SM may develop lymph node metastasis without further progression, or widespread metastasis and fatal outcome [73] . Therefore, the role of SLNB is of significant concern. The premise that the SLNB status may provide useful information and insight that may help better assess the true biologic potential of these tumors and allow for better counseling and subsequent therapy [75] [77] has yielded mixed results. Studies have both supported [78] -[80] and refuted [81] the use of SLNB for prognostic purposes when malignant melanoma cannot be entirely ruled out. Pathologists have cautioned against classifying cutaneous melanocytic tumors based on SLN alone [82] [83] . Spatz et al. identified factors predictive of metastasis which included age greater than 10 years, ulceration, extension into the subcutaneous fat, diameter greater than 10mm, and more than 6 mitosis per mm2 [84] . SLN status in patients with ASNs and SM may not have the same prognostic predictive value as in patients with conventional melanoma [70] [76] [77] [80] [82] [83] [85] -[89] .

Paradela et al. demonstrated a SLNB positive rate of 56% (14/25) in patients with SM. They observed that SM had poorer prognostic factors such as higher Breslow thickness, mitotic rate, and metastases, but the mortality rate trend was lower in this group as compared to the non-spitzoid melanoma group (5.9% vs 12%) [73] . Better long-term outcomes in patients with ASNs or SM and positive SLN have been reported as compared to conventional melanomas [70] [76] [77] [90] . Cerrato et al. treated 29 patients using excision with clear surgical margins, had favorable outcomes, and demonstrated that SLNB is not warranted in the routine management of pediatric ASNs [74] . Parida et al retrospectively found that patients with ASNs and SMs had a 66.7% (2/3) and 33.3% (1/3) positive SLN rate, respectively [9] . Han et al. showed that 33.3% (1/3) of patients with SM were SLN positive [53] . Hung et al. demonstrated a series of patients with either ASNs and SM that underwent SLNB. The numbers of pediatric and young adult patients with ASN and SM SLNB positivity were 50% (3/6) and 57.1% (4/7), respectively [91] . With all patients combined there was a 26% and 35% SLN positivity rate in ASNs and conventional melanomas. Ludgate et al. demonstrated a high rate of SLNB positivity (47%) in patients with ASNs [77] . Additionally, all SLN positive ASN patients were disease free with a median follow up of 43.8 months [77] .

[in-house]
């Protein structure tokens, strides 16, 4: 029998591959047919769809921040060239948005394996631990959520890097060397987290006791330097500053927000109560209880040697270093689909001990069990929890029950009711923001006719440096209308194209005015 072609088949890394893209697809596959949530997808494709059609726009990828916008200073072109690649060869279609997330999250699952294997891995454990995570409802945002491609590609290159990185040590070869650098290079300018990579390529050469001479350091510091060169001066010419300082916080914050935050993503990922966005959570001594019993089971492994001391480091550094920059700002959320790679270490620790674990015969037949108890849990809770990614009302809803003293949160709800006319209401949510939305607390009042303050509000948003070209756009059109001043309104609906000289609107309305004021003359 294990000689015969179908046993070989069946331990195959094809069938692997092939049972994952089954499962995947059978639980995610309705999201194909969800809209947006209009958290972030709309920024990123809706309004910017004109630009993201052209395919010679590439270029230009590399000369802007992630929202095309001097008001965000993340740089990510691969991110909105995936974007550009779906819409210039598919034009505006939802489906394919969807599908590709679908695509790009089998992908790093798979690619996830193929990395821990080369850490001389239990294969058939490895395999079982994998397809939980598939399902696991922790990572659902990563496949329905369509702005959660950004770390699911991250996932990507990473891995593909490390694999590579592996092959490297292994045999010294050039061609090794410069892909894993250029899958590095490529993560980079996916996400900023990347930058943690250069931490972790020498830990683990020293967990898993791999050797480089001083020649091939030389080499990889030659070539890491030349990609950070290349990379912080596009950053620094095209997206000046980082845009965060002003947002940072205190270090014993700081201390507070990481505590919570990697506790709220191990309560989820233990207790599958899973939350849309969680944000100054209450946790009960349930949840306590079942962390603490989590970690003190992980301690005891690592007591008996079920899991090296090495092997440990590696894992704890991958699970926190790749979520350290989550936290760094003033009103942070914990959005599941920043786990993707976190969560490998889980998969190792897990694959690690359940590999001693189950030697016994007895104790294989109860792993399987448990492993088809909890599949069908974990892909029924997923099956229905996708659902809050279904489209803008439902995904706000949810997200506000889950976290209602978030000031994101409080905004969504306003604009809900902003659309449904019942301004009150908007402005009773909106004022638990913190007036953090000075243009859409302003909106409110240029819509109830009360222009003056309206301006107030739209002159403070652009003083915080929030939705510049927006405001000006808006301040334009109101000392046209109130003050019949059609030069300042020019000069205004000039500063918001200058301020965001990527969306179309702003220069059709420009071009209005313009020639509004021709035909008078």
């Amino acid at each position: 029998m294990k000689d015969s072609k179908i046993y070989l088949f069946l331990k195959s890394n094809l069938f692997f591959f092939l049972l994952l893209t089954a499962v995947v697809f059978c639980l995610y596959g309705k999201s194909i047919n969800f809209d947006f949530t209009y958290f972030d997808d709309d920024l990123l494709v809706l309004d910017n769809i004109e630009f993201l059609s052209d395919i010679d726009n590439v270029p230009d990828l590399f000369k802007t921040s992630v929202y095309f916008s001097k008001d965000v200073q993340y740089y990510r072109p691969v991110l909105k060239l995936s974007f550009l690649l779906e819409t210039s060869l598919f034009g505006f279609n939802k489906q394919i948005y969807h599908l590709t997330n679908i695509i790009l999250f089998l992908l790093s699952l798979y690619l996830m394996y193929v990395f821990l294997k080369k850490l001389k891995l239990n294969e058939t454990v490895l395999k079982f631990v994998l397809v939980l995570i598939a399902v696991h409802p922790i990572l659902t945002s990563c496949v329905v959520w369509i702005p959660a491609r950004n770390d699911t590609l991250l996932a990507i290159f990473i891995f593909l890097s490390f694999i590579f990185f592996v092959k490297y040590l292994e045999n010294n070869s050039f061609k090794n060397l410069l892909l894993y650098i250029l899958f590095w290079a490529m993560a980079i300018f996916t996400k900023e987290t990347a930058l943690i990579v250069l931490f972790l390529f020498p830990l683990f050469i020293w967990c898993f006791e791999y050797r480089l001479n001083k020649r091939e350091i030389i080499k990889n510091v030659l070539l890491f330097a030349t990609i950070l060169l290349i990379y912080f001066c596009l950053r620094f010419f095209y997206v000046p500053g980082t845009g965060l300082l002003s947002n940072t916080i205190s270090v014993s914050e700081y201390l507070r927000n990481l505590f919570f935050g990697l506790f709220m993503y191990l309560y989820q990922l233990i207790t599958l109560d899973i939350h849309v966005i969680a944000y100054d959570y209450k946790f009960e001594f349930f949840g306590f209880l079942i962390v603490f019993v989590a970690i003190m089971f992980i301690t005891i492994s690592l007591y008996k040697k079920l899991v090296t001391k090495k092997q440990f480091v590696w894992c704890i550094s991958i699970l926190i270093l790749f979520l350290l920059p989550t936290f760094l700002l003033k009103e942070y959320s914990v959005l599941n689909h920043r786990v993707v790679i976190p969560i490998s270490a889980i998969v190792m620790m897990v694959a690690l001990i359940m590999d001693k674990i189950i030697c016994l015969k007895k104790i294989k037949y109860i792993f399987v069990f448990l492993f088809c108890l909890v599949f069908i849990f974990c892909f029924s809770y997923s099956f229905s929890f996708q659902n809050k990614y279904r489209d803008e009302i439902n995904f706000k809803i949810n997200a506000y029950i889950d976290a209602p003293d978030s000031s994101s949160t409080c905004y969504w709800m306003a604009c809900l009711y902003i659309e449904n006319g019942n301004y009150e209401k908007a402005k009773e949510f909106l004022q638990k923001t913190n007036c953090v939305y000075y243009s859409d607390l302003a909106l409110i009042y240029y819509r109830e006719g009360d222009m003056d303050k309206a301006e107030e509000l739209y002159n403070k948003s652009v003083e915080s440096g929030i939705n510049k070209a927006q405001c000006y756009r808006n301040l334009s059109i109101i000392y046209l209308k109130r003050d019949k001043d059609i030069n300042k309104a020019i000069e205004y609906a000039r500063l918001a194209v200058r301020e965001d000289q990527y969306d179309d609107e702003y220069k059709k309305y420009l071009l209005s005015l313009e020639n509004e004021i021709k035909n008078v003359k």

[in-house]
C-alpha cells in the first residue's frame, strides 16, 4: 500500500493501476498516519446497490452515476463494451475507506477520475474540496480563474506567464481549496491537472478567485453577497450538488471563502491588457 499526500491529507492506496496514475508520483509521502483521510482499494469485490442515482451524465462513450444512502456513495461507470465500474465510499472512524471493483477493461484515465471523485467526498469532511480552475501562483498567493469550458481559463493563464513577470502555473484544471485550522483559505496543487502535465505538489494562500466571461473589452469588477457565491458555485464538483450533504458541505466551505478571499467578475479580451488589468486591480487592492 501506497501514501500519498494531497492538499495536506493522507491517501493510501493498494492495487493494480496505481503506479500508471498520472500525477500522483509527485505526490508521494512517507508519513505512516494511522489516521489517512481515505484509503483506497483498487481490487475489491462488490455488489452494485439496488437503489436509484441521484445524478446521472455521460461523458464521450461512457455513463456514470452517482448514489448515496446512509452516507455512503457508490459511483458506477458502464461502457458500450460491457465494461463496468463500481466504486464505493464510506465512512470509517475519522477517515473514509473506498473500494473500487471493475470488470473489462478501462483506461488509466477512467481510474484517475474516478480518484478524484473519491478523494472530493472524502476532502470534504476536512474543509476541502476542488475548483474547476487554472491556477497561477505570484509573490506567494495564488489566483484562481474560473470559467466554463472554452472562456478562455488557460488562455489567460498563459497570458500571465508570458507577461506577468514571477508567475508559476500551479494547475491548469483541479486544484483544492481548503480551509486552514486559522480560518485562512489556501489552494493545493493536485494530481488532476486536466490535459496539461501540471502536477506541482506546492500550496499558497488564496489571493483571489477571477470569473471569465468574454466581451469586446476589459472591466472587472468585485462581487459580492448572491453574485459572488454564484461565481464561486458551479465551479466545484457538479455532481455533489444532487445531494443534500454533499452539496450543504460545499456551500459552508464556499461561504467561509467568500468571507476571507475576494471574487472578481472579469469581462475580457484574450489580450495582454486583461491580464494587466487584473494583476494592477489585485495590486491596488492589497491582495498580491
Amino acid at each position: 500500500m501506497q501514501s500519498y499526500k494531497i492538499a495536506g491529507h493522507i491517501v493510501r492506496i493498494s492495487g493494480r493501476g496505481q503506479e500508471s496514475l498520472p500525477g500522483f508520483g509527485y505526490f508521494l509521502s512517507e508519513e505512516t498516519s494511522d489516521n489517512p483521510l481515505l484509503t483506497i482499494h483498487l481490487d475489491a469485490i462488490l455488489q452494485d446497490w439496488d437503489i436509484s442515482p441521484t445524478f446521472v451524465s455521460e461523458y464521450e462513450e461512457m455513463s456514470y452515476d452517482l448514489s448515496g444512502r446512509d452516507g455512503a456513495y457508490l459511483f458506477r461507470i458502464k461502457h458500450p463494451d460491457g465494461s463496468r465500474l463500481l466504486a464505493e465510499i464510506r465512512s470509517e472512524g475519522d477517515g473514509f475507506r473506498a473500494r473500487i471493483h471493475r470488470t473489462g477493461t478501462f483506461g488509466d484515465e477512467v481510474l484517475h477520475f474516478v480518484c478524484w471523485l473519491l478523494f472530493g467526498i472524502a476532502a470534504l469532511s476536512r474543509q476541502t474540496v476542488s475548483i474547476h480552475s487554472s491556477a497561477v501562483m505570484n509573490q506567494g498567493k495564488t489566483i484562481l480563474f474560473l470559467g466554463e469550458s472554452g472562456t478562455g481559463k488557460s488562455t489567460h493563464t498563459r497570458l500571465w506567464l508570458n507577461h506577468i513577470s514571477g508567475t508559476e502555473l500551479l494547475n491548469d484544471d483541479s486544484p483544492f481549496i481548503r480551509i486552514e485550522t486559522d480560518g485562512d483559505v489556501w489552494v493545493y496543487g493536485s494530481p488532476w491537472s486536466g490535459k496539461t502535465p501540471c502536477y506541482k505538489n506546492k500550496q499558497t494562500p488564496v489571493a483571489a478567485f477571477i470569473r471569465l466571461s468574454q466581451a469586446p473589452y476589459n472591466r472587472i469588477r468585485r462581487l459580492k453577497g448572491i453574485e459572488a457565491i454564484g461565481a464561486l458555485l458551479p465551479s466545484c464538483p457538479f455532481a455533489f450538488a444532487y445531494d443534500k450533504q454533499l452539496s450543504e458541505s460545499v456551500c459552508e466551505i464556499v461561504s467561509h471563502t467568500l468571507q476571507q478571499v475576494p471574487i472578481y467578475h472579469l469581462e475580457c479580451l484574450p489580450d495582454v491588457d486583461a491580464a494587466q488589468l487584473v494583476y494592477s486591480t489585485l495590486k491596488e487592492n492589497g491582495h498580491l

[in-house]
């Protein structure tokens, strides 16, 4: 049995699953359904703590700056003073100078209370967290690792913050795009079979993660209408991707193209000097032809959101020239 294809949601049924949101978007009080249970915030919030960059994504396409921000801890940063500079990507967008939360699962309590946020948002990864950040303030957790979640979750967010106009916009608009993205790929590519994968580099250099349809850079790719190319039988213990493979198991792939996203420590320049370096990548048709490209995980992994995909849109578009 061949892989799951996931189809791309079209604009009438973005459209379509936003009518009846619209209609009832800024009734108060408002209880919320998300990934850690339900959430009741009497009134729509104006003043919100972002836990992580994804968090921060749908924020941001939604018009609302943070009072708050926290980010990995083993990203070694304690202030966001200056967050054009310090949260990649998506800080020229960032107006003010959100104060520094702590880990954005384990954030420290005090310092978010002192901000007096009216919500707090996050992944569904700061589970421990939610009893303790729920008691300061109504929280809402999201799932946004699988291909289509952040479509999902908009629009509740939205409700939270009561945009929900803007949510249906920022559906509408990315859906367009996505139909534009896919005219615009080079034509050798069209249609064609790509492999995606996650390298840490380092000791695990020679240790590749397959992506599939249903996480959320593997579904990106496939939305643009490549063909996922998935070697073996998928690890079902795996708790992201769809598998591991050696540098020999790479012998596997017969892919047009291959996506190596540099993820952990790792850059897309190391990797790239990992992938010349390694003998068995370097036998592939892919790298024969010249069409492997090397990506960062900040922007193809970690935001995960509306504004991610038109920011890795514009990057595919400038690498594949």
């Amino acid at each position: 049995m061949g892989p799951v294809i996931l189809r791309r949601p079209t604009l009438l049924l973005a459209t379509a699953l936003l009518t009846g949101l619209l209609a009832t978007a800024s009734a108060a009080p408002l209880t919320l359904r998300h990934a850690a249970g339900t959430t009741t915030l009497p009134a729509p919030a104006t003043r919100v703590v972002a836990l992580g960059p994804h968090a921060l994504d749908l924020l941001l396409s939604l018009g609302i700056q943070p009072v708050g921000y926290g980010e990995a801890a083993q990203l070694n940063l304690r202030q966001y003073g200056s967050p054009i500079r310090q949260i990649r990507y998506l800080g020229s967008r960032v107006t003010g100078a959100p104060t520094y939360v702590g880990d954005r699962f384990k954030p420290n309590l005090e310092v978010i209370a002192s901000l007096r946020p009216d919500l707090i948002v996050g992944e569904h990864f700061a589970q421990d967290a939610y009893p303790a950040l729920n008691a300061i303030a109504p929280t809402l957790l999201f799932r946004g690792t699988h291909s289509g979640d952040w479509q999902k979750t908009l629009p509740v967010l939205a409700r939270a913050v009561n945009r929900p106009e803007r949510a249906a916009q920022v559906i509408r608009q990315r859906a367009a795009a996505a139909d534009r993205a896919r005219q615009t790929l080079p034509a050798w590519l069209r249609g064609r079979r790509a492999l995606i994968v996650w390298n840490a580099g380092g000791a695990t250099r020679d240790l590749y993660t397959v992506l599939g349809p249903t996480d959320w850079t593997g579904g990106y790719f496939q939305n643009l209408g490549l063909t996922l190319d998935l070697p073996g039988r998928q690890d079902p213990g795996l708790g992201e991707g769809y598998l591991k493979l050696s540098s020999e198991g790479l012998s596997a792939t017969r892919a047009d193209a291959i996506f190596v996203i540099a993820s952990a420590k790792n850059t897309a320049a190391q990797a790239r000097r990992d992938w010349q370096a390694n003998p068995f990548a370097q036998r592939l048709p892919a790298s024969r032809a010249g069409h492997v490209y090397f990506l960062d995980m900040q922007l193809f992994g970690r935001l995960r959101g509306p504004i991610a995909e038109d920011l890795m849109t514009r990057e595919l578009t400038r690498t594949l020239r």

AST frequently involves regional lymph nodes in up to 50% of patients [76] [77] [80] [87] [88] [92] . The clinical meaning of intraparenchymal SLN deposits is debated [93] , with consideration of these features as unhelpful in determining the true biological potential of malignancy in these lesions [93] [94] , and associated patient death is extremely rare [91] . Although SLNB continues to be an option for these patients since these lesions harbor metastatic potential, the result remains unclear as to whether this is a poor prognostic marker as in the case of melanoma. Counseling patients and families regarding the potential risks and benefits of SLNB in ASNs is necessary since they do not appear to behave like conventional melanomas [77] . It is only with long-term prospective studies that the true risk of malignancy will become more clear. Conversely, the recommendations and treatment modality for SM is similar to adult melanoma with regard to excision and timing of SLNB.

8. Soft Tissue Sarcomas

Soft tissue sarcomas (STS) are uncommon malignancies [95] and the discovery in children is even more rare [96] . STS may metastasize and most commonly develops in the lung. However, in the natural history of STS, dissemination to regional lymph nodes is not common [97] -[102] . Certain histologic subtypes including synovial sarcoma, epithelioid sarcoma, RMS, angiosarcoma, and clear cell sarcoma (CCS) may have a higher rate of nodal metastasis [98] [102] -[104] . Pediatric sarcomas [9] [14] -[17] [105] [106] , and to a much lesser extent, non-rhabdomyosarcoma soft tissue sarcoma (NRSTS) have received attention with regard to lymph node evaluation in the form of SLNB [16] [17] [105] .